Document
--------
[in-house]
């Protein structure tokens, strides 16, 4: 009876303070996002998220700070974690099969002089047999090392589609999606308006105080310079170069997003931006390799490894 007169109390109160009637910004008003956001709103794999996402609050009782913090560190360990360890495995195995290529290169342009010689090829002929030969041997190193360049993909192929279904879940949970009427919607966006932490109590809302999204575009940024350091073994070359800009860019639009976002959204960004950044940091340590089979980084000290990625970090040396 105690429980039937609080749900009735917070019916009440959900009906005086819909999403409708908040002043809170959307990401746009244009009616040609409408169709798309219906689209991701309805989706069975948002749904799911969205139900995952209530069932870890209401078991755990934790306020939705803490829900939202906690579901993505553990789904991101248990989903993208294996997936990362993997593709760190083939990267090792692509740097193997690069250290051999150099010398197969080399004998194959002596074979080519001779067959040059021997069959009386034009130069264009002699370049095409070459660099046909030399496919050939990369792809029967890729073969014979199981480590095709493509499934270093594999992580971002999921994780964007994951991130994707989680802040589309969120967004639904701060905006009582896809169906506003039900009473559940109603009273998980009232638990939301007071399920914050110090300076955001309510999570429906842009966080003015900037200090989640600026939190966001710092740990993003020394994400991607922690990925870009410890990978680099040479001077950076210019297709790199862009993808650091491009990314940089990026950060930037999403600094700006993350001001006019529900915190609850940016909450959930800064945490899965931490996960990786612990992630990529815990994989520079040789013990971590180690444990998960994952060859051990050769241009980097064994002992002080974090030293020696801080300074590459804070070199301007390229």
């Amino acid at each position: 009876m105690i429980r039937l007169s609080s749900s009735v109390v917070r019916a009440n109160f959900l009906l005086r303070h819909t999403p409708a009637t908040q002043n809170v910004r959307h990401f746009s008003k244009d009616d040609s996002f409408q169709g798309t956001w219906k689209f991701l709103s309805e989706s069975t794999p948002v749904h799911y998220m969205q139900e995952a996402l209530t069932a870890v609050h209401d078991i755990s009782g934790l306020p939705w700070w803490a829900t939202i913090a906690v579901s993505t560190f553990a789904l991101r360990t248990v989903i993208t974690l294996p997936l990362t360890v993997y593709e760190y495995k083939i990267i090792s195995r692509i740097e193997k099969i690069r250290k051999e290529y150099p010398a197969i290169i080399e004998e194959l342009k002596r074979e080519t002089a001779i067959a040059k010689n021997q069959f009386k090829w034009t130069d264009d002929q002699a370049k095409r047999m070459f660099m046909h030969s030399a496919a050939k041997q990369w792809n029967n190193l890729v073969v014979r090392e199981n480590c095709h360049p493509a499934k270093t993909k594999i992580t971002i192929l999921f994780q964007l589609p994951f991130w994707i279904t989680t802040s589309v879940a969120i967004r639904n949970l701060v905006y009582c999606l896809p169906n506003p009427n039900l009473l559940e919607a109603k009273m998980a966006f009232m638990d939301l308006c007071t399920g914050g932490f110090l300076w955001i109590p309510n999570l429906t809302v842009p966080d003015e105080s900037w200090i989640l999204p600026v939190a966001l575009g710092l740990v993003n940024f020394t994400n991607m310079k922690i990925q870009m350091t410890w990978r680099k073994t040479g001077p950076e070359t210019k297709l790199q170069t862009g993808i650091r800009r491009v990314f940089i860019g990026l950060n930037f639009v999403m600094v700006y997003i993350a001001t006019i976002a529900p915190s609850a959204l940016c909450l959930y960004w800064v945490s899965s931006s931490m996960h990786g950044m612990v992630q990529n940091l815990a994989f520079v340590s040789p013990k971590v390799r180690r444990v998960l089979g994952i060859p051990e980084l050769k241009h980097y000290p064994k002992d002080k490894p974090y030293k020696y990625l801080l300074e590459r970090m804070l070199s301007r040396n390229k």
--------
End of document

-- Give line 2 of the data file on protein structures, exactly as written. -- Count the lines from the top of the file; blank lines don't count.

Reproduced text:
């Protein structure tokens, strides 16, 4: 009876303070996002998220700070974690099969002089047999090392589609999606308006105080310079170069997003931006390799490894 007169109390109160009637910004008003956001709103794999996402609050009782913090560190360990360890495995195995290529290169342009010689090829002929030969041997190193360049993909192929279904879940949970009427919607966006932490109590809302999204575009940024350091073994070359800009860019639009976002959204960004950044940091340590089979980084000290990625970090040396 105690429980039937609080749900009735917070019916009440959900009906005086819909999403409708908040002043809170959307990401746009244009009616040609409408169709798309219906689209991701309805989706069975948002749904799911969205139900995952209530069932870890209401078991755990934790306020939705803490829900939202906690579901993505553990789904991101248990989903993208294996997936990362993997593709760190083939990267090792692509740097193997690069250290051999150099010398197969080399004998194959002596074979080519001779067959040059021997069959009386034009130069264009002699370049095409070459660099046909030399496919050939990369792809029967890729073969014979199981480590095709493509499934270093594999992580971002999921994780964007994951991130994707989680802040589309969120967004639904701060905006009582896809169906506003039900009473559940109603009273998980009232638990939301007071399920914050110090300076955001309510999570429906842009966080003015900037200090989640600026939190966001710092740990993003020394994400991607922690990925870009410890990978680099040479001077950076210019297709790199862009993808650091491009990314940089990026950060930037999403600094700006993350001001006019529900915190609850940016909450959930800064945490899965931490996960990786612990992630990529815990994989520079040789013990971590180690444990998960994952060859051990050769241009980097064994002992002080974090030293020696801080300074590459804070070199301007390229």